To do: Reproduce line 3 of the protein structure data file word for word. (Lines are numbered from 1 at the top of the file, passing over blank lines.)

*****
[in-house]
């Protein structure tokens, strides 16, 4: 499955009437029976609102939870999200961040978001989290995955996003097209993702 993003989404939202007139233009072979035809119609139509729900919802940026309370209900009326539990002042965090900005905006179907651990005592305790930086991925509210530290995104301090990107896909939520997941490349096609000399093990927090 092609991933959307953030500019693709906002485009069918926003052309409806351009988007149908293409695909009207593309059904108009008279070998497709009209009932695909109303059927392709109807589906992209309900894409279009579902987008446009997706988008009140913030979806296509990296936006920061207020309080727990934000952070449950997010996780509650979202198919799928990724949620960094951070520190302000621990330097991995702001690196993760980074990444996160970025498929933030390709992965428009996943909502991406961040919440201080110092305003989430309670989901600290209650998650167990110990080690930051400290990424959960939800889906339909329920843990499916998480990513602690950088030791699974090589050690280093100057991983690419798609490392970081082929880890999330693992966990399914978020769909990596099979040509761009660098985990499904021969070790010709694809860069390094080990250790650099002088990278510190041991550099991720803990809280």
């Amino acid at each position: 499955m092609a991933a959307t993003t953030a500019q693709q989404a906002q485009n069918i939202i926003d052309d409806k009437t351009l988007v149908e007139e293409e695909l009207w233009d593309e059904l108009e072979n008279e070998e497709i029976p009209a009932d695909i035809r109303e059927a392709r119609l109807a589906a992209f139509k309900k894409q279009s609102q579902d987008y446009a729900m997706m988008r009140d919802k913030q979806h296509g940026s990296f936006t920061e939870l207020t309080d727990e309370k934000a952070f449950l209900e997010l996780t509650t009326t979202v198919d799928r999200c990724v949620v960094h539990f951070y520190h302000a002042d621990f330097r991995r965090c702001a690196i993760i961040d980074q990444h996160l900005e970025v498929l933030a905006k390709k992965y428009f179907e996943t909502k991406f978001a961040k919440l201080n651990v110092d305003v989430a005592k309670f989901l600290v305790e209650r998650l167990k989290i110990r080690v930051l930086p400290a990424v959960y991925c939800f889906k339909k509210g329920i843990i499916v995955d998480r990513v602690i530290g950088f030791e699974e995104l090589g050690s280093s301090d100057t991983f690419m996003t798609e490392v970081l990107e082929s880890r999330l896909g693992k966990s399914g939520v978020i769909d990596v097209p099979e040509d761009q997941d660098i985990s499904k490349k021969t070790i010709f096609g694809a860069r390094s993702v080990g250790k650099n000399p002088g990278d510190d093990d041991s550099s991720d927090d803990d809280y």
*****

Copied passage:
């Amino acid at each position: 499955m092609a991933a959307t993003t953030a500019q693709q989404a906002q485009n069918i939202i926003d052309d409806k009437t351009l988007v149908e007139e293409e695909l009207w233009d593309e059904l108009e072979n008279e070998e497709i029976p009209a009932d695909i035809r109303e059927a392709r119609l109807a589906a992209f139509k309900k894409q279009s609102q579902d987008y446009a729900m997706m988008r009140d919802k913030q979806h296509g940026s990296f936006t920061e939870l207020t309080d727990e309370k934000a952070f449950l209900e997010l996780t509650t009326t979202v198919d799928r999200c990724v949620v960094h539990f951070y520190h302000a002042d621990f330097r991995r965090c702001a690196i993760i961040d980074q990444h996160l900005e970025v498929l933030a905006k390709k992965y428009f179907e996943t909502k991406f978001a961040k919440l201080n651990v110092d305003v989430a005592k309670f989901l600290v305790e209650r998650l167990k989290i110990r080690v930051l930086p400290a990424v959960y991925c939800f889906k339909k509210g329920i843990i499916v995955d998480r990513v602690i530290g950088f030791e699974e995104l090589g050690s280093s301090d100057t991983f690419m996003t798609e490392v970081l990107e082929s880890r999330l896909g693992k966990s399914g939520v978020i769909d990596v097209p099979e040509d761009q997941d660098i985990s499904k490349k021969t070790i010709f096609g694809a860069r390094s993702v080990g250790k650099n000399p002088g990278d510190d093990d041991s550099s991720d927090d803990d809280y």